The sort of [ethical] non-naturalism that I find appealing is one that bears a very close structural parallel to certain non-reductionist theories in the philosophy of mind. According to these latter views, mental properties are not identical to physical ones; mental facts are not physical facts; but mental properties are realized by instantiations of physical properties. At least in worlds relevantly close to ours, there would be no mental life without the physical stuff that constitutes it.
For purposes of making a comparison with the ethical realm, there are three important features of this type of non-reductionist approach in the philosophy of mind: (1) it captures our convictions about the non-identity of mental and physical properties; (2) it is not ontologically extravagant; (3) it emphasizes a supervenience relation that obtains between the mental and the physical. Each of these three features has a natural correlate in the moral domain.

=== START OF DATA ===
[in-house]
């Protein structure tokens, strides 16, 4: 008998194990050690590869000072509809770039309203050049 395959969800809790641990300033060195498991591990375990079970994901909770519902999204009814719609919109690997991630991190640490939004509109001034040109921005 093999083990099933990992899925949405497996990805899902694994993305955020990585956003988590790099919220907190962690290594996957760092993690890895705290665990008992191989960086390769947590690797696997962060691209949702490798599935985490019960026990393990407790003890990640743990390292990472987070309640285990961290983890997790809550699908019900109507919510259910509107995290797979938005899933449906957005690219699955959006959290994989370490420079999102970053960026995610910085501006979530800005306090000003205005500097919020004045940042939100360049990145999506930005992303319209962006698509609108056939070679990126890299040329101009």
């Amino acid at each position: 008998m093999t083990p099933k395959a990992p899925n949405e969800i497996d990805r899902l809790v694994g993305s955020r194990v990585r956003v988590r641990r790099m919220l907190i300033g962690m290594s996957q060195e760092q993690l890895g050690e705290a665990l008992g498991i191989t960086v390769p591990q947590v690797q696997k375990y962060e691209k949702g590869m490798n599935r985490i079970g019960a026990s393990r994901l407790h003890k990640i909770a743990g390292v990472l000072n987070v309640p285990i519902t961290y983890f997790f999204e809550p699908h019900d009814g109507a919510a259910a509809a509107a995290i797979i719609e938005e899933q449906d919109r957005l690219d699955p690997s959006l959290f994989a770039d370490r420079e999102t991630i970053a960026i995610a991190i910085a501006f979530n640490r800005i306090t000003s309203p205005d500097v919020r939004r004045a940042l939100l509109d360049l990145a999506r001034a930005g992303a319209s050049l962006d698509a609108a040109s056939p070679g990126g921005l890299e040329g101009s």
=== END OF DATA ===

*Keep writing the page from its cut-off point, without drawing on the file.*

Russ Shafer-Landau, Moral Realism: A Defence